PARIS — Bernard Perris, the French designer known for producing ready-to-wear with a couture flourish, has died of cancer at the age of 73.
Perris had retired from fashion since leaving his post as artistic director of Jean-Louis Scherrer in 1997, devoting himself to the upkeep of the spectacular garden at his property in Eygalières in the Provence region of France.
Growing up, Perris was strongly influenced by his mother Emma, an impeccably groomed figure who owned a clothing boutique in his native Millau. His elegant style, honed by stints at Guy Laroche, Jacques Heim and Christian Dior, was popular with celebrities including Faye Dunaway, Joan Collins and Diana Ross, but his most stalwart supporter was Baroness Inès Reille, who was his muse and unofficial brand ambassador for 25 years.
“I was the kind of woman he liked: pulled-back hair, very thin with a long neck,” Reille said. “He became a very close friend and someone I appreciated immensely, because he was always very thoughtful and kind. That’s why he had a lot of friends, because he was very genuine. In that sense, he stood out a little in the world of fashion.”
Nicole Fischelis, group vice president and fashion director at Macy’s Inc., worked for Saks Fifth Avenue at the time. She recalled Perris as a jovial, cultivated man with a knack for tailoring and a strong feel for fabrics.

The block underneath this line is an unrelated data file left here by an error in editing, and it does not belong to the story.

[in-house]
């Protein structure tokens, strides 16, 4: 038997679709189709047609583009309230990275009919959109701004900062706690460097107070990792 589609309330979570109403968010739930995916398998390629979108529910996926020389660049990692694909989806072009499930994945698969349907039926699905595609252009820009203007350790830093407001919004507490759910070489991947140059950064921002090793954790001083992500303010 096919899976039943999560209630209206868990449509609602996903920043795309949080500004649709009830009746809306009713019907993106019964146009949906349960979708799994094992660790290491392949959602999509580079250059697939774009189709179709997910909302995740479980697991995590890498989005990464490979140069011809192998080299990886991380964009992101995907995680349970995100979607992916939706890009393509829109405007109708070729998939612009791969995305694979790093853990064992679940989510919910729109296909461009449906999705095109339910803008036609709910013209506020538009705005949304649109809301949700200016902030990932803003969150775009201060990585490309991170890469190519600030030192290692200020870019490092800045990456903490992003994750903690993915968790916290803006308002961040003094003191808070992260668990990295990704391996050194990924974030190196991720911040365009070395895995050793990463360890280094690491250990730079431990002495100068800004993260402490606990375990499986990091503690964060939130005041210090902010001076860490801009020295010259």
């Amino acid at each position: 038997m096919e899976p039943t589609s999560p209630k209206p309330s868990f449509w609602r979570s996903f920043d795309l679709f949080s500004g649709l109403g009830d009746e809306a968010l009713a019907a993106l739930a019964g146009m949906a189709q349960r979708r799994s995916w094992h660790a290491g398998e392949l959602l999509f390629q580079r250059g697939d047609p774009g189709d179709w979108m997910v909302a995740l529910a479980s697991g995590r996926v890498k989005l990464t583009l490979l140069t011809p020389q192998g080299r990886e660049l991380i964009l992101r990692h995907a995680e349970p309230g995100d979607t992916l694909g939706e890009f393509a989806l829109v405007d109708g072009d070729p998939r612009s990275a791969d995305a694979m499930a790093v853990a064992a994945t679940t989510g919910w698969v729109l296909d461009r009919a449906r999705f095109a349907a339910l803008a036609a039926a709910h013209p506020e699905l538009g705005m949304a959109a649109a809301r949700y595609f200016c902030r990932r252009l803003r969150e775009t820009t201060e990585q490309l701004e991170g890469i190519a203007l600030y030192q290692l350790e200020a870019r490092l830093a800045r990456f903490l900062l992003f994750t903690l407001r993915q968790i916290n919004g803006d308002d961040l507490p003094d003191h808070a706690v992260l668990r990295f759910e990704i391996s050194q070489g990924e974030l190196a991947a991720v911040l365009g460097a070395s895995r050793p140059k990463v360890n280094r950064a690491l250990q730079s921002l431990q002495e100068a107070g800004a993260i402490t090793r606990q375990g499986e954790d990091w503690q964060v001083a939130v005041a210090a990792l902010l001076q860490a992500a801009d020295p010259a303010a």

“We used to do a lot of trunk shows with him. He had a very elegant clientele,” she said. “His clients were often his friends, so he had a very good sense of their lifestyle and their needs.”
Maryline Bellieud Vigouroux, president of the Institut Mode Méditerranée, staged an exhibition at the Museum of Fashion in Marseille in 2001 featuring some 60 outfits designed by Perris and donated by Reille. “His style was like an illustration by [René] Gruau,” she said. “It was all about bold strokes and a very strict silhouette.”
Perris launched his label in 1969 with his longtime life and business partner Jean Lacourrège. At the height of its commercial success, the brand had 25 stores — including a unit on Madison Avenue in New York — and was available in 1,250 points of sale worldwide.
Perris left the house he founded in 1994, when the brand name was sold to Japanese group Coronet.
A ceremony is scheduled to be held for family and close friends in Eygalières on Sept. 4. Perris is survived by his mother and brother.
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